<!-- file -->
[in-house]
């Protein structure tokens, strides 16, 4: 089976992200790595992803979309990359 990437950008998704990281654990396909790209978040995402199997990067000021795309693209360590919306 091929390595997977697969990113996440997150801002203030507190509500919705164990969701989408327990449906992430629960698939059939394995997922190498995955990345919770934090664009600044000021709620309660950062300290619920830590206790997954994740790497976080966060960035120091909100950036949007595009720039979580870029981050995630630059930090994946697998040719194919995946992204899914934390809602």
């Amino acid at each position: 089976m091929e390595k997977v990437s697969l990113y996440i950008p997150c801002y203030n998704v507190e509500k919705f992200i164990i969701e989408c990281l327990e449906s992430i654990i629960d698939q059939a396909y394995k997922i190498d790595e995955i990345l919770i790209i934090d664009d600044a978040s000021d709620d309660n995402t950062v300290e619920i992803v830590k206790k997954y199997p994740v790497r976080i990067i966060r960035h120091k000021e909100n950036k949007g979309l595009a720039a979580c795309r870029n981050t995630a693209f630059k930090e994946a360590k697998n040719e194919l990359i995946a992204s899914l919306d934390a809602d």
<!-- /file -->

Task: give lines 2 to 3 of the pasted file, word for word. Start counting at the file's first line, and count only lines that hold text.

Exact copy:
């Protein structure tokens, strides 16, 4: 089976992200790595992803979309990359 990437950008998704990281654990396909790209978040995402199997990067000021795309693209360590919306 091929390595997977697969990113996440997150801002203030507190509500919705164990969701989408327990449906992430629960698939059939394995997922190498995955990345919770934090664009600044000021709620309660950062300290619920830590206790997954994740790497976080966060960035120091909100950036949007595009720039979580870029981050995630630059930090994946697998040719194919995946992204899914934390809602």
């Amino acid at each position: 089976m091929e390595k997977v990437s697969l990113y996440i950008p997150c801002y203030n998704v507190e509500k919705f992200i164990i969701e989408c990281l327990e449906s992430i654990i629960d698939q059939a396909y394995k997922i190498d790595e995955i990345l919770i790209i934090d664009d600044a978040s000021d709620d309660n995402t950062v300290e619920i992803v830590k206790k997954y199997p994740v790497r976080i990067i966060r960035h120091k000021e909100n950036k949007g979309l595009a720039a979580c795309r870029n981050t995630a693209f630059k930090e994946a360590k697998n040719e194919l990359i995946a992204s899914l919306d934390a809602d």